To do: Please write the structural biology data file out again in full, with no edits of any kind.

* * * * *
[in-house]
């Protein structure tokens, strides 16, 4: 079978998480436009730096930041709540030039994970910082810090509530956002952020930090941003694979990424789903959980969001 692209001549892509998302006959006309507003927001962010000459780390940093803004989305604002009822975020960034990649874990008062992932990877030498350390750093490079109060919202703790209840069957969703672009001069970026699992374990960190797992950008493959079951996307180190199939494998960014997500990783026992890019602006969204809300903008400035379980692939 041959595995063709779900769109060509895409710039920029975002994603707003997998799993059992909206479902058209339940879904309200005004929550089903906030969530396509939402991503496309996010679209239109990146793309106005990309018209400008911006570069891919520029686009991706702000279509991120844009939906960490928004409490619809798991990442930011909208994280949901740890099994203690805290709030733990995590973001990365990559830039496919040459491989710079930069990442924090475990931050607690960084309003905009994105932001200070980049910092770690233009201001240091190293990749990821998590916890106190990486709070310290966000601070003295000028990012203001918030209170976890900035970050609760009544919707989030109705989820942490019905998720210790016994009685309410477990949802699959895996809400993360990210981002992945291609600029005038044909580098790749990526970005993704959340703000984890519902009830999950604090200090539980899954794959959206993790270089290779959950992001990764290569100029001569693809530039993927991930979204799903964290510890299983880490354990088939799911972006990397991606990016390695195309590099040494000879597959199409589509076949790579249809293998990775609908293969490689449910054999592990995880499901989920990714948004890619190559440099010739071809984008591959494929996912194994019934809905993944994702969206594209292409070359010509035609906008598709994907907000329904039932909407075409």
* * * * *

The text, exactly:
[in-house]
């Protein structure tokens, strides 16, 4: 079978998480436009730096930041709540030039994970910082810090509530956002952020930090941003694979990424789903959980969001 692209001549892509998302006959006309507003927001962010000459780390940093803004989305604002009822975020960034990649874990008062992932990877030498350390750093490079109060919202703790209840069957969703672009001069970026699992374990960190797992950008493959079951996307180190199939494998960014997500990783026992890019602006969204809300903008400035379980692939 041959595995063709779900769109060509895409710039920029975002994603707003997998799993059992909206479902058209339940879904309200005004929550089903906030969530396509939402991503496309996010679209239109990146793309106005990309018209400008911006570069891919520029686009991706702000279509991120844009939906960490928004409490619809798991990442930011909208994280949901740890099994203690805290709030733990995590973001990365990559830039496919040459491989710079930069990442924090475990931050607690960084309003905009994105932001200070980049910092770690233009201001240091190293990749990821998590916890106190990486709070310290966000601070003295000028990012203001918030209170976890900035970050609760009544919707989030109705989820942490019905998720210790016994009685309410477990949802699959895996809400993360990210981002992945291609600029005038044909580098790749990526970005993704959340703000984890519902009830999950604090200090539980899954794959959206993790270089290779959950992001990764290569100029001569693809530039993927991930979204799903964290510890299983880490354990088939799911972006990397991606990016390695195309590099040494000879597959199409589509076949790579249809293998990775609908293969490689449910054999592990995880499901989920990714948004890619190559440099010739071809984008591959494929996912194994019934809905993944994702969206594209292409070359010509035609906008598709994907907000329904039932909407075409």